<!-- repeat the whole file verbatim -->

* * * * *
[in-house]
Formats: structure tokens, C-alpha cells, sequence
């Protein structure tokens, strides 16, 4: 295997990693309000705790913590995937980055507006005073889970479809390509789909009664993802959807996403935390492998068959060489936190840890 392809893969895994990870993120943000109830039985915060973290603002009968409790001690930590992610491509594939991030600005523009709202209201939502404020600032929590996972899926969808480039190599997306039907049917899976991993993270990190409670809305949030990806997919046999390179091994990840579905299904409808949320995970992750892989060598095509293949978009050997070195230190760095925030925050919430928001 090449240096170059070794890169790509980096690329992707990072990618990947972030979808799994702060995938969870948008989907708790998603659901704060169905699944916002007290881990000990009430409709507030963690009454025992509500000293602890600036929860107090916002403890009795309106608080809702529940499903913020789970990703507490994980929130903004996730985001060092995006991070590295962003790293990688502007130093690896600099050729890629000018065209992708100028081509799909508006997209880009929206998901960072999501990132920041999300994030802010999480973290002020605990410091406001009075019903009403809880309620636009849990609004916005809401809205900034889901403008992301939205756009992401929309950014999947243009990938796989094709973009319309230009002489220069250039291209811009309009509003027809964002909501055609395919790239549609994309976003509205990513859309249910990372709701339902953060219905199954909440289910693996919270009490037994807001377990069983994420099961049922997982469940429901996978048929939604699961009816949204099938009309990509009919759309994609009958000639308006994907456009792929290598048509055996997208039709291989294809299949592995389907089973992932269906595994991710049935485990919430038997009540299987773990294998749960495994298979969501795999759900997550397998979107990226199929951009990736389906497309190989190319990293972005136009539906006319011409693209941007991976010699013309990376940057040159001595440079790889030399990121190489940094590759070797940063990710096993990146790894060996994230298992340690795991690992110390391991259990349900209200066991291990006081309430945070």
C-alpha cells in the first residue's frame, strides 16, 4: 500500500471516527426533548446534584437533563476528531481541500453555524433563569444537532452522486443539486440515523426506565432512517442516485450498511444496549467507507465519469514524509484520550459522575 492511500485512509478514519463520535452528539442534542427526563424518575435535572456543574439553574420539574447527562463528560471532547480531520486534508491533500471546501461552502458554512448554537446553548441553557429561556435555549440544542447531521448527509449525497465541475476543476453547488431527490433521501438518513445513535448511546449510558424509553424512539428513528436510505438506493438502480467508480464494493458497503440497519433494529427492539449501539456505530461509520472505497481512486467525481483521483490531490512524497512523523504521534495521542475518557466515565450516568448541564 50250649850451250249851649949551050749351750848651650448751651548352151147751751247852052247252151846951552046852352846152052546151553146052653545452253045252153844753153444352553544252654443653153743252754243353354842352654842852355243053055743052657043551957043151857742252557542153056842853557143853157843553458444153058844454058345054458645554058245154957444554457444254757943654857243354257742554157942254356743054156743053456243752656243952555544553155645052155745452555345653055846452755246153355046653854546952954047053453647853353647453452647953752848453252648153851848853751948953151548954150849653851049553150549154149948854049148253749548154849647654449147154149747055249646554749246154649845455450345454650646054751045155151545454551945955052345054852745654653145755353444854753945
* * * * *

[in-house]
Formats: structure tokens, C-alpha cells, sequence
């Protein structure tokens, strides 16, 4: 295997990693309000705790913590995937980055507006005073889970479809390509789909009664993802959807996403935390492998068959060489936190840890 392809893969895994990870993120943000109830039985915060973290603002009968409790001690930590992610491509594939991030600005523009709202209201939502404020600032929590996972899926969808480039190599997306039907049917899976991993993270990190409670809305949030990806997919046999390179091994990840579905299904409808949320995970992750892989060598095509293949978009050997070195230190760095925030925050919430928001 090449240096170059070794890169790509980096690329992707990072990618990947972030979808799994702060995938969870948008989907708790998603659901704060169905699944916002007290881990000990009430409709507030963690009454025992509500000293602890600036929860107090916002403890009795309106608080809702529940499903913020789970990703507490994980929130903004996730985001060092995006991070590295962003790293990688502007130093690896600099050729890629000018065209992708100028081509799909508006997209880009929206998901960072999501990132920041999300994030802010999480973290002020605990410091406001009075019903009403809880309620636009849990609004916005809401809205900034889901403008992301939205756009992401929309950014999947243009990938796989094709973009319309230009002489220069250039291209811009309009509003027809964002909501055609395919790239549609994309976003509205990513859309249910990372709701339902953060219905199954909440289910693996919270009490037994807001377990069983994420099961049922997982469940429901996978048929939604699961009816949204099938009309990509009919759309994609009958000639308006994907456009792929290598048509055996997208039709291989294809299949592995389907089973992932269906595994991710049935485990919430038997009540299987773990294998749960495994298979969501795999759900997550397998979107990226199929951009990736389906497309190989190319990293972005136009539906006319011409693209941007991976010699013309990376940057040159001595440079790889030399990121190489940094590759070797940063990710096993990146790894060996994230298992340690795991690992110390391991259990349900209200066991291990006081309430945070």
C-alpha cells in the first residue's frame, strides 16, 4: 500500500471516527426533548446534584437533563476528531481541500453555524433563569444537532452522486443539486440515523426506565432512517442516485450498511444496549467507507465519469514524509484520550459522575 492511500485512509478514519463520535452528539442534542427526563424518575435535572456543574439553574420539574447527562463528560471532547480531520486534508491533500471546501461552502458554512448554537446553548441553557429561556435555549440544542447531521448527509449525497465541475476543476453547488431527490433521501438518513445513535448511546449510558424509553424512539428513528436510505438506493438502480467508480464494493458497503440497519433494529427492539449501539456505530461509520472505497481512486467525481483521483490531490512524497512523523504521534495521542475518557466515565450516568448541564 50250649850451250249851649949551050749351750848651650448751651548352151147751751247852052247252151846951552046852352846152052546151553146052653545452253045252153844753153444352553544252654443653153743252754243353354842352654842852355243053055743052657043551957043151857742252557542153056842853557143853157843553458444153058844454058345054458645554058245154957444554457444254757943654857243354257742554157942254356743054156743053456243752656243952555544553155645052155745452555345653055846452755246153355046653854546952954047053453647853353647453452647953752848453252648153851848853751948953151548954150849653851049553150549154149948854049148253749548154849647654449147154149747055249646554749246154649845455450345454650646054751045155151545454551945955052345054852745654653145755353444854753945